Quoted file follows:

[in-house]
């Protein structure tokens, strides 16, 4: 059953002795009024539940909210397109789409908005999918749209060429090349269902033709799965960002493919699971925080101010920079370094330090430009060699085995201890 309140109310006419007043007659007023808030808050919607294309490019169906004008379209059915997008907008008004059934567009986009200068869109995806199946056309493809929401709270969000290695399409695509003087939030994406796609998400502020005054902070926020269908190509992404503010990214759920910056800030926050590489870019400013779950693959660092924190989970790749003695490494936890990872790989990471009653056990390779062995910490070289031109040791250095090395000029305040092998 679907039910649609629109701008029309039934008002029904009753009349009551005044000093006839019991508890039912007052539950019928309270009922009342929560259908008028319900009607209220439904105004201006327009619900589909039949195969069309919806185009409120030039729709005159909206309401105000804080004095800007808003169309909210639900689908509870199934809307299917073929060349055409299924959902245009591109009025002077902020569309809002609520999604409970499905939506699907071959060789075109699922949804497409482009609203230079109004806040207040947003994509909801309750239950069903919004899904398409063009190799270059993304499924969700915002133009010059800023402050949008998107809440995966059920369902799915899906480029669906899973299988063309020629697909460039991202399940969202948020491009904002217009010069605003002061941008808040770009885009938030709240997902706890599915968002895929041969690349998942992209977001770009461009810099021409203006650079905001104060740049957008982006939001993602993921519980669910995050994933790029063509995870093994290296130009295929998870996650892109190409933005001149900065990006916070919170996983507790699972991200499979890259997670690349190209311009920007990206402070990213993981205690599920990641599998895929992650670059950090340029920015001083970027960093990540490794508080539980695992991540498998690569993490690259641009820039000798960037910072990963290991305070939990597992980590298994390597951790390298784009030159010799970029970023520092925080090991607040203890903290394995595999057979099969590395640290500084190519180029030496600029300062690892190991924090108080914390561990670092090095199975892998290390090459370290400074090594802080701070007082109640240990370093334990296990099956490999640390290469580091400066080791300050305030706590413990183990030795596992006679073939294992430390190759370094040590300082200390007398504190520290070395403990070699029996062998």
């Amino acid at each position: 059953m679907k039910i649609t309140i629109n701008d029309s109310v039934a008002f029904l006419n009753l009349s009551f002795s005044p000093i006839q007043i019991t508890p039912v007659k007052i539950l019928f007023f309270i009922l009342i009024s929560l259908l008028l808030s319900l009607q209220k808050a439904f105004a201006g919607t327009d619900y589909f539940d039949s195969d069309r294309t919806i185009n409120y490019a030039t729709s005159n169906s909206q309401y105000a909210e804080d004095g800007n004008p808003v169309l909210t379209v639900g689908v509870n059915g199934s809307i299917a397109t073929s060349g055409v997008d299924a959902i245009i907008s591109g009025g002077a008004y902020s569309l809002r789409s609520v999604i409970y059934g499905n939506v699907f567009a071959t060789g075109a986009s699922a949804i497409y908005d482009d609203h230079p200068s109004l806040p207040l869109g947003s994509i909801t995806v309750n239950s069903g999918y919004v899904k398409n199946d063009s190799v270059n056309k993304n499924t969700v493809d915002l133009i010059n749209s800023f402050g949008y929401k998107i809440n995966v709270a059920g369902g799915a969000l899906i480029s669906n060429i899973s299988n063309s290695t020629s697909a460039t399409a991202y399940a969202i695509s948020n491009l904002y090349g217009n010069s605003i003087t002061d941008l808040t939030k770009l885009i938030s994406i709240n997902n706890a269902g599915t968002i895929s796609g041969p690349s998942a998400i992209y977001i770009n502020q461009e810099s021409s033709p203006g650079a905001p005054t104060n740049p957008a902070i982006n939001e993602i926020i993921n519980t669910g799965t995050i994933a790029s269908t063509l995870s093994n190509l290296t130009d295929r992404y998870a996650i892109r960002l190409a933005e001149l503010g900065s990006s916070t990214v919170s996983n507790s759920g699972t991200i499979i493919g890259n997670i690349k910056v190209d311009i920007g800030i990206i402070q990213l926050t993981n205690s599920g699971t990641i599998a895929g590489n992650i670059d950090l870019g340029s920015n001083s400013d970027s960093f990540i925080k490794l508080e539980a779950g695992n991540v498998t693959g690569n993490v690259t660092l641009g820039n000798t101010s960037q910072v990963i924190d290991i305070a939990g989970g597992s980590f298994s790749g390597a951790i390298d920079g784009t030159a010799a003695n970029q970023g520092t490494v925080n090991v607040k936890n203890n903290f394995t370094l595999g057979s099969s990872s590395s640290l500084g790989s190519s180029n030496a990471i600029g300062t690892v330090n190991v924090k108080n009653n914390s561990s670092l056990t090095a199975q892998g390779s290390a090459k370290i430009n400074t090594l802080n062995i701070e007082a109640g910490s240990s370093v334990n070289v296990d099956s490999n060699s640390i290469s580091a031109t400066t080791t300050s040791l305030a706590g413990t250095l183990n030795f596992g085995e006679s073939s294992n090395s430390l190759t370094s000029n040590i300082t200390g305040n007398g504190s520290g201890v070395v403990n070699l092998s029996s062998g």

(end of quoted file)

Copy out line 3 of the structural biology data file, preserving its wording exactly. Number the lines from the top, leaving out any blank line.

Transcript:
């Amino acid at each position: 059953m679907k039910i649609t309140i629109n701008d029309s109310v039934a008002f029904l006419n009753l009349s009551f002795s005044p000093i006839q007043i019991t508890p039912v007659k007052i539950l019928f007023f309270i009922l009342i009024s929560l259908l008028l808030s319900l009607q209220k808050a439904f105004a201006g919607t327009d619900y589909f539940d039949s195969d069309r294309t919806i185009n409120y490019a030039t729709s005159n169906s909206q309401y105000a909210e804080d004095g800007n004008p808003v169309l909210t379209v639900g689908v509870n059915g199934s809307i299917a397109t073929s060349g055409v997008d299924a959902i245009i907008s591109g009025g002077a008004y902020s569309l809002r789409s609520v999604i409970y059934g499905n939506v699907f567009a071959t060789g075109a986009s699922a949804i497409y908005d482009d609203h230079p200068s109004l806040p207040l869109g947003s994509i909801t995806v309750n239950s069903g999918y919004v899904k398409n199946d063009s190799v270059n056309k993304n499924t969700v493809d915002l133009i010059n749209s800023f402050g949008y929401k998107i809440n995966v709270a059920g369902g799915a969000l899906i480029s669906n060429i899973s299988n063309s290695t020629s697909a460039t399409a991202y399940a969202i695509s948020n491009l904002y090349g217009n010069s605003i003087t002061d941008l808040t939030k770009l885009i938030s994406i709240n997902n706890a269902g599915t968002i895929s796609g041969p690349s998942a998400i992209y977001i770009n502020q461009e810099s021409s033709p203006g650079a905001p005054t104060n740049p957008a902070i982006n939001e993602i926020i993921n519980t669910g799965t995050i994933a790029s269908t063509l995870s093994n190509l290296t130009d295929r992404y998870a996650i892109r960002l190409a933005e001149l503010g900065s990006s916070t990214v919170s996983n507790s759920g699972t991200i499979i493919g890259n997670i690349k910056v190209d311009i920007g800030i990206i402070q990213l926050t993981n205690s599920g699971t990641i599998a895929g590489n992650i670059d950090l870019g340029s920015n001083s400013d970027s960093f990540i925080k490794l508080e539980a779950g695992n991540v498998t693959g690569n993490v690259t660092l641009g820039n000798t101010s960037q910072v990963i924190d290991i305070a939990g989970g597992s980590f298994s790749g390597a951790i390298d920079g784009t030159a010799a003695n970029q970023g520092t490494v925080n090991v607040k936890n203890n903290f394995t370094l595999g057979s099969s990872s590395s640290l500084g790989s190519s180029n030496a990471i600029g300062t690892v330090n190991v924090k108080n009653n914390s561990s670092l056990t090095a199975q892998g390779s290390a090459k370290i430009n400074t090594l802080n062995i701070e007082a109640g910490s240990s370093v334990n070289v296990d099956s490999n060699s640390i290469s580091a031109t400066t080791t300050s040791l305030a706590g413990t250095l183990n030795f596992g085995e006679s073939s294992n090395s430390l190759t370094s000029n040590i300082t200390g305040n007398g504190s520290g201890v070395v403990n070699l092998s029996s062998g």